It’s a rare privilege to have a conversation with someone who has nearly 20 years’ experience of working with in excess of 2,500 accounting firms, someone who is willing to share deep insights about their experiences of the profession and how it’s changed over the years, as well as what’s needed, what’s necessary – now – to run a successful growing accountancy firm, someone who is currently in the process himself of setting up the UK operation of a – relatively new to the UK – business, albeit very quickly having won almost a thousand accounting firms.
So please listen to Ian Cooper and I on this Humanise The Numbers podcast. Scroll down this episode page to find the contact information for Ian, as well as links to the resources mentioned in this podcast.
I've been speaking to my other half Emma about coming on a podcast called Humanise The Numbers, and she said, “Ian, you head up a software company in the UK that does document management and process automation and you're talking about removing the human aspect.”
I then waxed lyrical about the fact that what we're doing is giving a number of intangible benefits back to the firm of that extra time for the team to be doing deeper, more meaningful work rather than doing repetitive, mundane tasks.
Staff satisfaction and staff retention go up by removing mundane work from their day-to-day life.
Giving them more chances to be creative is a massive part of what automation should be bringing to all firms, which sort of brings us almost back to the beginning of the conversation.
Connect with Ian
Connect with Paul
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What to do with your freed up time?
Can you train client managers?
People, process and sustainability
Where do you start with enacting change
Click the play button below and use the slider on the audio below to get quickly to the chapters in the podcast.
Resources relating to this podcast:
Paul and Ian talk about selling and the value (or not) of recruiting salespeople.
Ian still believes there is a place for sales, that sales is not a bad word, and they have moved away from the used car, double-glazing sales perception.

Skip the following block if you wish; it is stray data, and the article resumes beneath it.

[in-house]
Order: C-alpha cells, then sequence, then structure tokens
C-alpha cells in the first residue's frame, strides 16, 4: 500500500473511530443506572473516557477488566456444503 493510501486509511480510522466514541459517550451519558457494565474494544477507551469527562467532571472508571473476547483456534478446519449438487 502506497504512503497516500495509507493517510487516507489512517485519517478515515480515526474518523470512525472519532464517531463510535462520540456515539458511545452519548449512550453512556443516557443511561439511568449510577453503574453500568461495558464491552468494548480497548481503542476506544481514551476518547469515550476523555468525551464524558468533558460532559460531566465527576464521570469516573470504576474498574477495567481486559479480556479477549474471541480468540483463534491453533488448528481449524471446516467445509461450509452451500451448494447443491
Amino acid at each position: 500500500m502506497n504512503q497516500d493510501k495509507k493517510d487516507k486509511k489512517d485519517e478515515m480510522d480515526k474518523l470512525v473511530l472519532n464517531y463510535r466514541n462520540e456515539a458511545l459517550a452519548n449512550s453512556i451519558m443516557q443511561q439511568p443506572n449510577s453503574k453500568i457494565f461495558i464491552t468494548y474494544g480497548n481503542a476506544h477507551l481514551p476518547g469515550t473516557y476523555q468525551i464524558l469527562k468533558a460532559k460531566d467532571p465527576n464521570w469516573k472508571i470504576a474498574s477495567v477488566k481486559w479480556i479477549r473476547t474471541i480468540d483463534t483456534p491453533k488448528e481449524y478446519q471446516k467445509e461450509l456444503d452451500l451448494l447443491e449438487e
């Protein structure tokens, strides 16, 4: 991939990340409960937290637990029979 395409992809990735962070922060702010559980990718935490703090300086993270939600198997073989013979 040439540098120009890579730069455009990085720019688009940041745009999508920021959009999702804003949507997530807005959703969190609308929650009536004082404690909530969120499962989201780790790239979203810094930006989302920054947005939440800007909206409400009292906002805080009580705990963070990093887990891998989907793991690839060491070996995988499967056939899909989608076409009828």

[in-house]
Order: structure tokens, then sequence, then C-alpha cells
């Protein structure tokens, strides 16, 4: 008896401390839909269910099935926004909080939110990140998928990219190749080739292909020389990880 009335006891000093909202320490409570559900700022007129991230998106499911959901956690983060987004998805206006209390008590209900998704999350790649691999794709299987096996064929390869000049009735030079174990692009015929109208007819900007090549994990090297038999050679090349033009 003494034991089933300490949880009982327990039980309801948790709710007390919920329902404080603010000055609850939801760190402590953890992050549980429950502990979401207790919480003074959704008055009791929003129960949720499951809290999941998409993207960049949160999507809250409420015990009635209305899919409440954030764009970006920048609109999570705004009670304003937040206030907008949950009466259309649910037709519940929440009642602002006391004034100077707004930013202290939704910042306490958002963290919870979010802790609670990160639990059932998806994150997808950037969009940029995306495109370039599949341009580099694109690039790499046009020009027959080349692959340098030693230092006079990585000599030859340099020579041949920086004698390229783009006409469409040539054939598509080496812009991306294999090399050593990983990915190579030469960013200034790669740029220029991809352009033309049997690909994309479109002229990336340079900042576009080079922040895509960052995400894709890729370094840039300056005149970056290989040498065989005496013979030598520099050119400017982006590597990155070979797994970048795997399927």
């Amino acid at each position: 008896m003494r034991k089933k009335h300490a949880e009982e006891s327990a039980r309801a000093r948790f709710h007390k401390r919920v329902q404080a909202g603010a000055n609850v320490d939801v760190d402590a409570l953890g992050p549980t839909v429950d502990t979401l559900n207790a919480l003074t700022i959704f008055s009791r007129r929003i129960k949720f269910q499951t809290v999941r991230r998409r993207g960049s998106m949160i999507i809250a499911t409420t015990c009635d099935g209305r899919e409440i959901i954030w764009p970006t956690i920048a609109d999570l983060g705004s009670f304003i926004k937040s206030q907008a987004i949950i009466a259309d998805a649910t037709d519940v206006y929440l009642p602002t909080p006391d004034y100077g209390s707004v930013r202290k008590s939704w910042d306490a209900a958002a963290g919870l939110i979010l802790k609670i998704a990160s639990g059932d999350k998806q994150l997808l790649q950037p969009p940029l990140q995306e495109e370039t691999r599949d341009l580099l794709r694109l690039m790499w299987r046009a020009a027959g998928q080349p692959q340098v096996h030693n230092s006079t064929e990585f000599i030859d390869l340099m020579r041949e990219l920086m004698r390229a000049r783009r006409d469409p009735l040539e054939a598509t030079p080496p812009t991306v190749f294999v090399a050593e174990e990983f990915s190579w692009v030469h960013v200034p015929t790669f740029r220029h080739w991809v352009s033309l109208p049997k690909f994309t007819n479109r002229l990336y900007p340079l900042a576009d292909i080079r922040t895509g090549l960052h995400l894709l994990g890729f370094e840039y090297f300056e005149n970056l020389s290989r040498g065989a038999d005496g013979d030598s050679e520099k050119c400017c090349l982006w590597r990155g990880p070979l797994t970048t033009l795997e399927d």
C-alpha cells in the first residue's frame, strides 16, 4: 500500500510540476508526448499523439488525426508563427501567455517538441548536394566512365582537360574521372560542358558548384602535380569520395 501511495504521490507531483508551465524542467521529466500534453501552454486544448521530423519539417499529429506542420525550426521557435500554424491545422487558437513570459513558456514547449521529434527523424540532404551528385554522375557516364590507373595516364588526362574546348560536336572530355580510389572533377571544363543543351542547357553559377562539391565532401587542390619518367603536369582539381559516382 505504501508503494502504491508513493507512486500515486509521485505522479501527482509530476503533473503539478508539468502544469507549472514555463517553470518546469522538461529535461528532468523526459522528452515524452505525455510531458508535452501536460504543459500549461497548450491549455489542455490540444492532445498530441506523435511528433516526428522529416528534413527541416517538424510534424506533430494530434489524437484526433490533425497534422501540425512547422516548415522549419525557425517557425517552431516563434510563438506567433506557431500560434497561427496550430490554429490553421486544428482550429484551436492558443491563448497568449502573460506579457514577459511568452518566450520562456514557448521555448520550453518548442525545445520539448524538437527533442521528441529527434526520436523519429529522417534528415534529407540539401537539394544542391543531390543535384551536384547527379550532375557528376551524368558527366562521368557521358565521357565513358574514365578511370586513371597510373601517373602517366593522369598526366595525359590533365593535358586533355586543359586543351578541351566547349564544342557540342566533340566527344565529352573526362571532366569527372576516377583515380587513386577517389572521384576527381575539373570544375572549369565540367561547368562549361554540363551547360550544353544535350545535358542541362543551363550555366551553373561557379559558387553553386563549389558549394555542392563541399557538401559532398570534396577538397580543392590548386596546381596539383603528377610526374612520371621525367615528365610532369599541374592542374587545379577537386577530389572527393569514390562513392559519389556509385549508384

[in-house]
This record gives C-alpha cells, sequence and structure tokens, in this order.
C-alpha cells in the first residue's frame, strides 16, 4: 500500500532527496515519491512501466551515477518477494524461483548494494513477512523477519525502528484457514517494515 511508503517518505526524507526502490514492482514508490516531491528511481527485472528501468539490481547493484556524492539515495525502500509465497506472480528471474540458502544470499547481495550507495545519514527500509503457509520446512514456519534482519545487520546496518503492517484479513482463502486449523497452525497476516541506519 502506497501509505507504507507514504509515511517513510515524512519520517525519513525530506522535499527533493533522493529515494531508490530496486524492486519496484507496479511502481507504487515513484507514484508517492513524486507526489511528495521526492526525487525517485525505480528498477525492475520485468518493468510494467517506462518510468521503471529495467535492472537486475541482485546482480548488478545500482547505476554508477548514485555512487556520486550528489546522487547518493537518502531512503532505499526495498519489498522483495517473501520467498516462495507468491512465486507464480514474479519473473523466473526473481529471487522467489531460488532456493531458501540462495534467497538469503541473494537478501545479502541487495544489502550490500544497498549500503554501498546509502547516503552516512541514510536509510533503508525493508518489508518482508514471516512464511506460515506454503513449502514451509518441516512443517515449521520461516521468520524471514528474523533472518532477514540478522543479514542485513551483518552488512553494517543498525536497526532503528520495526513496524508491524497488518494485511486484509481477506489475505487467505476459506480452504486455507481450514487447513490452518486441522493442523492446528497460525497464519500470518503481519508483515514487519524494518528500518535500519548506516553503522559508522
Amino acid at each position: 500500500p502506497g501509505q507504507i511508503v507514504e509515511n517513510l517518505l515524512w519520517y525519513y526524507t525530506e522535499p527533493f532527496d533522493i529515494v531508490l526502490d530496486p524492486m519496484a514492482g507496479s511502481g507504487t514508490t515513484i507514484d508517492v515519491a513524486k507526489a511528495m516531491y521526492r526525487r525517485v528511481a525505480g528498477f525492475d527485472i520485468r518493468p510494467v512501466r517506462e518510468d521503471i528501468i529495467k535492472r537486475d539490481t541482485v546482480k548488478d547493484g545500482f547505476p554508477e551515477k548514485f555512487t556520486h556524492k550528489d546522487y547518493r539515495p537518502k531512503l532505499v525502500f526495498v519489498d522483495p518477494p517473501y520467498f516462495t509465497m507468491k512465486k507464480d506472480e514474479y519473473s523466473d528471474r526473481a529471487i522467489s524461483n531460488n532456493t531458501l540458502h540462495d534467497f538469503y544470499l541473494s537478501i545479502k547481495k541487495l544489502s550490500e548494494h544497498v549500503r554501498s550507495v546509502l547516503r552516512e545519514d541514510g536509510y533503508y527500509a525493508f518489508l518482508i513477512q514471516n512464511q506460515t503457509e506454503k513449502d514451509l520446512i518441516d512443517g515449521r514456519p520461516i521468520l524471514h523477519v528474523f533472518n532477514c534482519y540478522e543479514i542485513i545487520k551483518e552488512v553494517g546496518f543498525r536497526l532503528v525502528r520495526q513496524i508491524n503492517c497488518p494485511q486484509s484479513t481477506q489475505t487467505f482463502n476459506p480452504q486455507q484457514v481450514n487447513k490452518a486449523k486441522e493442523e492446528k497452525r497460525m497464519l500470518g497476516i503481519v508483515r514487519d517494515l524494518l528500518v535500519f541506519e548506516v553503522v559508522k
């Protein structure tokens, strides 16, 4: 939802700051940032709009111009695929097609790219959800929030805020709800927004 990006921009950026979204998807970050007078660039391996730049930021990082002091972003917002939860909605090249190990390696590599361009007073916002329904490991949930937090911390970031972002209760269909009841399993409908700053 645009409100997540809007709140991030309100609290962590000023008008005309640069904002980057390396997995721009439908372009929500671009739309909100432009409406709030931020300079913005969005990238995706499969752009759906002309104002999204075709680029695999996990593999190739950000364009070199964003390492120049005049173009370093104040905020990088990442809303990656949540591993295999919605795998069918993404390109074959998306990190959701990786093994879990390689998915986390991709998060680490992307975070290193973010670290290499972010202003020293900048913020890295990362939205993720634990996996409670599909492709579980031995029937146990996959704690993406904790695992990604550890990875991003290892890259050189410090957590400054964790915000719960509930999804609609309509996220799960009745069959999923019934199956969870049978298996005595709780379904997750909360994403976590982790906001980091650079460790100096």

He believes that your team acquiring the actual skill of selling can still be a good thing.
Paul and Ian discuss the fact that successful selling is about being curious, asking the right questions and really listening to the answers and being there in that moment for your clients. Those sales skills are, in reality, human skills and relationship skills.
Ian believes you can develop emotional intelligence (or emotional quotient, EQ) by undertaking basic sales training.
Paul then references a story of a business called Atlassian, which dismissed all of its salespeople and took people from within the software area of operations and got them involved in conversations with clients.
This story highlights that it’s not extraverts or introverts that are best at 'selling’. It’s the big chunk of people in the middle - ambiverts, or those who have a balance of extrovert and introvert features in their personality.
To read more about how Atlassian transformed the future of their business and how selling is really just about being curious, empathetic and interested in your client’s business, click the button below to read the Business Breakthrough report 'New Face of Selling'.
Paul refers to a book by Michael E. Gerber called The E-Myth Revisited, which talks about how to scale up small businesses, as well as the importance of getting the processes, the people and the empathy right in your firm.
Click the image below to purchase the book.